Overcoming Social Alienation and Autism in Russia
We are Anna and Arthur, parents of Greg, a 9-year-old boy who was diagnosed with low-functioning autism when he was three. It is hard to imagine, but today our boy is a healthy child. Of course, he does not have the same level of knowledge that children his age without disorders have, but we are all learning a lot and he has been very successful. And the most important thing is that he is now a cheerful, happy, engaging child with no autism diagnosis and no autism symptoms (from allergies to anxiety).
How have we come to this result? It is a very long and interesting story, but today we shall not tell you all the details of our journey! We are going to give new hope to all parents, who love their children and are ready to help create a new future for them. This is not the kind of future in which their children will have to adapt to special schools, special foods and special pills! Nothing special here except for special relationships!
We want everybody to begin to see and feel the problem of autism from a new and different point of view, one that is not commonly accepted in today’s society and clinical research. Our view is that arranging for special education and a special life for autistic children will never bring them to health, to love, or to a full life! We believe that services for autistic people have become a business, a huge money-making machine, and it will only grow to become an even bigger business in the future. And of course, day-by-day this business will need more clients, also known as autistic children.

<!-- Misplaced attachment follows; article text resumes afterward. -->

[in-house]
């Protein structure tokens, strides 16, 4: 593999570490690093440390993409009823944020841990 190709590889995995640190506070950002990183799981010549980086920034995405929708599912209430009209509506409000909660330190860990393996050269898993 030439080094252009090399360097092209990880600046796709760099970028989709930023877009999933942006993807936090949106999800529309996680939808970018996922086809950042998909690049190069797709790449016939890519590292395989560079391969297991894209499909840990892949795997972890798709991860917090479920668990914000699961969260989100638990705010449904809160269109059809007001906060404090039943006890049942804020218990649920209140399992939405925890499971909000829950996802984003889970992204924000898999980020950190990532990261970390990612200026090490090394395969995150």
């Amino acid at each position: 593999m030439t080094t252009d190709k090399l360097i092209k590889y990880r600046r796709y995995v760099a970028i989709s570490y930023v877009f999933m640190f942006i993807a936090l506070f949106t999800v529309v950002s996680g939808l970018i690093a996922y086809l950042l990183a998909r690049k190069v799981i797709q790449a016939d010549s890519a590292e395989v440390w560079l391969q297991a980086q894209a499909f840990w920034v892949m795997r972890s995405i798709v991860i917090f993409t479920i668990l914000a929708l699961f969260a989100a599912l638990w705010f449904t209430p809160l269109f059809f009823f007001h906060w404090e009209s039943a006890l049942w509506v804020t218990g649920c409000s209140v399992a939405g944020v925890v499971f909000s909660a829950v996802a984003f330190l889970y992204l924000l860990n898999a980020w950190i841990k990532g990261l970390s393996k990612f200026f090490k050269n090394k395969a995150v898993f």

I am sure that parents today have observed that many organizations are raising a lot of money to help autistic children, but instead of providing answers, we are presented with new questions and the need for more donations! Why is this happening? Because the cause of autism, and the key to overcoming autism, can be seen only from within our biological bodies!
Many of the best clinical researchers are exploring various possible causes of and treatments for autism; however, we believe that none of them are exploring the quality of social contact or exploring a child’s brain from the perspective of social development. Nobody has said, “We are starting a multidisciplinary research project to investigate how social contact develops in ideal situations, how the brain’s biological evolutionary process happened thanks to social interaction, how social contact influences the psychological structure of a child’s mind, and how it affects his or her neurological activity!”
To tell the truth, the absence of such discussions or research investigations is somewhat expected. How could non-autistic people begin to imagine that they are not engaging in the right type of social contact with other people? If we had not come to this kind of crisis in our life, how could Arthur and I begin to understand that we may be socially autistic ourselves? Without this tragedy that we have endured with our son, Greg, how could we believe that something was wrong with us socially? It would have been impossible.